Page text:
I see the minority party is back to doing what they do best; hiding behind the flag and braying treason at the slightest whiff of dissent.
Sep 16, 2007 in Election crap
Bottle of Blog, back from extended holiday with two guns a-blazing, documents with disgust the type of rhetorical skills that make hot, hunky Mitt Romney the right man for the GOP nomination.
While deriding Dems for utilizing sinister “527″ groups, Romney has retained the services of Bob Perry of Houston, Texas, a man who, according to the the Washington Post, “has earned a reputation for his willingness to finance ’527′ groups.”
Sep 16, 2007 in Clueless Conservatives, Economy, Politics, Uncategorized
Alan Greenspan, in his excessively titled new book The Age of Turbulence: Adventures in a New World, discusses his views on the Bush Administration’s loopy economic policy:
Sept. 15 (Bloomberg) — Former Federal Reserve Chairman Alan Greenspan criticized President George W. Bush for following an economic agenda driven by politics instead of sound policy, with little concern for future consequences.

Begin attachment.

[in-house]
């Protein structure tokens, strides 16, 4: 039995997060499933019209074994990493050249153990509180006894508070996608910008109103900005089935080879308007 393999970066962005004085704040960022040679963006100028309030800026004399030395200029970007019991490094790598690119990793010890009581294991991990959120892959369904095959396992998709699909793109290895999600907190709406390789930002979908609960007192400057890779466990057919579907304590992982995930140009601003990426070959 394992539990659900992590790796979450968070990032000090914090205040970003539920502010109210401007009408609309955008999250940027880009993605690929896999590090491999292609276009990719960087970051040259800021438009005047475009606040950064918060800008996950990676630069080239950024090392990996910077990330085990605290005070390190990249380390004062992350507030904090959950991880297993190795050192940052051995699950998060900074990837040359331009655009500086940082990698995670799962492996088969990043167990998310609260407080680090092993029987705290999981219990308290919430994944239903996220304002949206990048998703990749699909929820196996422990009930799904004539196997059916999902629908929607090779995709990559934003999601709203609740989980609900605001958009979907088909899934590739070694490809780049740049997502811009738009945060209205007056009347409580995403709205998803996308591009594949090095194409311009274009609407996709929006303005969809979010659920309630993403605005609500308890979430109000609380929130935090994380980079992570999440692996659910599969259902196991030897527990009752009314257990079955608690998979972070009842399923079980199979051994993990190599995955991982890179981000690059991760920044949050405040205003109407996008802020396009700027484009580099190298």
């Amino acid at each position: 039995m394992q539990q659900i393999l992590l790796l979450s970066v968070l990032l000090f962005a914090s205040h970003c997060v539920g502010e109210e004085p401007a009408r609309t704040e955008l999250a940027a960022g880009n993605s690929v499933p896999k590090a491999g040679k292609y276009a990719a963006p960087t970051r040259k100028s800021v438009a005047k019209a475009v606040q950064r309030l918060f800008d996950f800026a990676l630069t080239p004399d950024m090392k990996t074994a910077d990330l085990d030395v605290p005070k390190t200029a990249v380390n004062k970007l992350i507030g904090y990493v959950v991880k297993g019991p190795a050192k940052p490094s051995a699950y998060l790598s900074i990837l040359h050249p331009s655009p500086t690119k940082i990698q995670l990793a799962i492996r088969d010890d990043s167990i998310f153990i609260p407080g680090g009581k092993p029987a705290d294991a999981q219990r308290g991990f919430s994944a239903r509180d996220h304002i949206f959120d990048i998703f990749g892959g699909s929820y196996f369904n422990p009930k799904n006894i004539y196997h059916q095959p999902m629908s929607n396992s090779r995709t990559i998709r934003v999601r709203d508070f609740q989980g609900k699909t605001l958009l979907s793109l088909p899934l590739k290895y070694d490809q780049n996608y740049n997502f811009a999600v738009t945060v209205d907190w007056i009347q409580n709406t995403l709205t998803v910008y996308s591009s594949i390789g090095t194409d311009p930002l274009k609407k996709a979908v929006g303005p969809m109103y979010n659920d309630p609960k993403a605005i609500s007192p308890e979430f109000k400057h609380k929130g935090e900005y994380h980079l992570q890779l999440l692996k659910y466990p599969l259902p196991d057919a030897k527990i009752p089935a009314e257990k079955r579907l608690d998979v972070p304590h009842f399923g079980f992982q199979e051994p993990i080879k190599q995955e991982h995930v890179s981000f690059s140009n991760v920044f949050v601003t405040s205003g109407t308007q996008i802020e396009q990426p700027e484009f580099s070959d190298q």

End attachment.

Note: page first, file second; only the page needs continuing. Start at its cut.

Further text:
Soon after Bush took office, Greenspan wrote in a new book, it became evident that the Treasury secretary and White House economists would play secondary roles in decisions on taxes and other issues. In addition, officials with whom he had worked in the administration of President Gerald Ford changed after Bush brought them back to Washington, he said he found.
Even the much mythologized Reagan had the common sense to abandon his original tax cuts when faced with ballooning deficit amidst a deepening recession. And despite Republican lore of tax slashing and government entitlement curbing, Reagan ok’d a total of four tax increases between ’82 and ’84. On top of that he bailed out and later greatly expanded Social Security and was also one of the most trade protectionist American Presidents in history.
If you believe, as most Republicans now do, that lowering taxes is always the silver bullet solution for any economic dilemma, then it’s hard to admit that Reagan himself repeatedly did the opposite. So that piece of cherished conservative history must be either scrupulously rewritten or completely ignored.
Sep 15, 2007 in Iraq, Middle East, Politics